Once the plant has finished flowering, it can be grown as a houseplant like any other bromeliad suitable for houseplant culture, but most are not suitable for in-ground outdoor landscape culture. After flowering, cut off the old flower stem, remove as much of the old peat moss as possible, and repot the plant into a mixture of equal parts of African Violet soil and perlite.

Osmocote or Dynamite or any other controlled release fertilizer should be mixed into the potting mix, and the newly potted plant can be grown inside in a bright window sill or bright spot in the garden as a potted plant. It will take 18-24 months for the new offshoots to grow into a plant large enough to flower.  Most of the hybrids grown for retail sale are not very good as landscape plants in the ground, but are excellent as hanging basket plants or potted plants in protected locations. These plants are meant to grow fast in the nursery, have great colors, last a long time on the garden center shelves, and then essentially become disposable. With extra care they can make nice outdoor plants. There are great bromeliad choices for the landscape. Most of the "bromelius retailicus" types are meant for a different lifestyle, other than in the ground. 

Craig Morell
Pinecrest Gardens 


Sterilizing Cutting Tools

sterilize cutting tools by heat;
old-fashioned, but still effective

One of the perennial problems in gardening is how to clean gardening tools after using them, especially cutting tools. Dirty cutting tools can spread diseases quickly, but how do you sterilize something that's full of dirt ? There are some time-tested ways to do the job, especially necessary with disease-prone orchids. In most instances, you don't really have to sterilize a shovel or an ax.  Many soft-tissue tropical plants, though, can contract a number of diseases spread by cutting tools. It is usually wise to sterilize cutting tools when cutting into orchids or members of the Aroid family. Some fairly recent ( and lethal on a large scale) diseases such as Texas Phoenix Palm Decline, Laurel Wilt and Sudden Oak Death can be readily transmitted by cutting tools.

useful, but very corrosive to tools !

In the home garden, cleaning hand tools is easy. For decades, orchid growers have sterilized their pruners and knives with a range of products, but I prefer to use either heat from a propane torch or to soak tools in a TSP ( trisodium phosphate) solution  to sterilize tools. Either technique will nicely rid your tools of any pathogens that may harm your plants. The disadvantage to using high heat is that you will discolor tools, and possibly ruin their smooth finish after repeated heatings.  TSP is hard to find in some states with regulations about phosphorous, but it is sometimes available in paint-supply stores to use for cleaning walls before painting them. It will retard rust or corrosion, and leaves no residue on the tools.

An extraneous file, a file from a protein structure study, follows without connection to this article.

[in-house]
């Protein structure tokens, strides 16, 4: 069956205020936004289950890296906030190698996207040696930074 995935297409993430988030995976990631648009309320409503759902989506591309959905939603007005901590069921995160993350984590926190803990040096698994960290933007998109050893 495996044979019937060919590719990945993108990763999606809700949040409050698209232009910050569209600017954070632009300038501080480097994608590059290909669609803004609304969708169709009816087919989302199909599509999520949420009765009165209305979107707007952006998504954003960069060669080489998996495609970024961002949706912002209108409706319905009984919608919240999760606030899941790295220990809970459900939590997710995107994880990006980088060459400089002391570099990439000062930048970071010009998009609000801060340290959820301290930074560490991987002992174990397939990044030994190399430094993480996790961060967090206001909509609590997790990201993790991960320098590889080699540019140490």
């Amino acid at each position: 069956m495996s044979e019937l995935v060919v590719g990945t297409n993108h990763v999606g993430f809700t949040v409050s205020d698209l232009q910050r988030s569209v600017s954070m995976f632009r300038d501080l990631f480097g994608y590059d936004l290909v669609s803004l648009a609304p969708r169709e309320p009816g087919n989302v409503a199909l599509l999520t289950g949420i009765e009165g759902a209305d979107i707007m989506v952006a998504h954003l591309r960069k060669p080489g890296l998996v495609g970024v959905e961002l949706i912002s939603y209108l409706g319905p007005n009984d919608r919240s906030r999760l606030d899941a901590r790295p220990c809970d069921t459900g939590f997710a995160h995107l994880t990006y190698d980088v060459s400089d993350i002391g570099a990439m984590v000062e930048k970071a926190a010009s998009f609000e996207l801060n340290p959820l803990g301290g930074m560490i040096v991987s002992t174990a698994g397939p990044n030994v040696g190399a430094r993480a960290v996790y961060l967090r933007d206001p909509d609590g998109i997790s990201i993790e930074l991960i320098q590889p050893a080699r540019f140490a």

useful, and will not corrode tools

To sterilize larger tools such as shovels, saws, and loppers, wash them off with a garden hose after using, and dip them in TSP or germicidal soap solutions.  Rinse off the soap, then spray the tool heads with light oil to keep them from rusting. Disease transmission in plants is a larger issue than people may realize, and in some cases, a single cut into a clean plant can infect it if the tool was previously used on an infected plant. Some bacteria and several fungi can rapidly infect a plant, sometimes within hours of transmission into a cut surface. 

Virus Infection in Phalaenopsis

Virus Infection  in
Cattleya Orchid
Orchid growers need to be especially careful about virus and other pathogen transfer from plant to plant via cutting tools. Orchids are among the most disease-sensitive of commercially grown plants. Repotting orchids calls for the greatest degree of sterilization with cutting tools. While many orchids are very disease-resistant, some are especially prone to get diseased, especially in intensive greenhouse or high-density growing conditions. It is common to see growers grow their plants with high density vertical stacking, hanging one plant underneath another, underneath another. In some cases I have seen 12 plants strung together in a column. If the plant on top of this column of plants becomes diseased or infected, it can infect the entire column in a matter of days. This is a very expensive loss ! 

Erwinia Bacterial Infection in
Calla Lily
One of the most productive tactics to employ when cutting into plants is to use a sterilized cutting tool, and keep 3 or more cutting tools clean and ready to use. When you finish cutting into a plant, set the used cutter aside, and use the next tool in the line. When you get to the last clean tool, re-sterilize the group, of tools and start anew. This chain-of-use system is easy once you get used to it, and can save a lot of plants from becoming infected. This method becomes an automatic part of your skill set when working with certain plants. If you know that certain garden plants are are susceptible to cutting-transmitted diseases, it is easy enough to heat-sterilize a shovel or ax or blade with a propane torch. It may sound like a lot of trouble, but these tactics only take a few seconds, possibly saving a plant in the process.    
Craig Morell
Pinecrest Gardens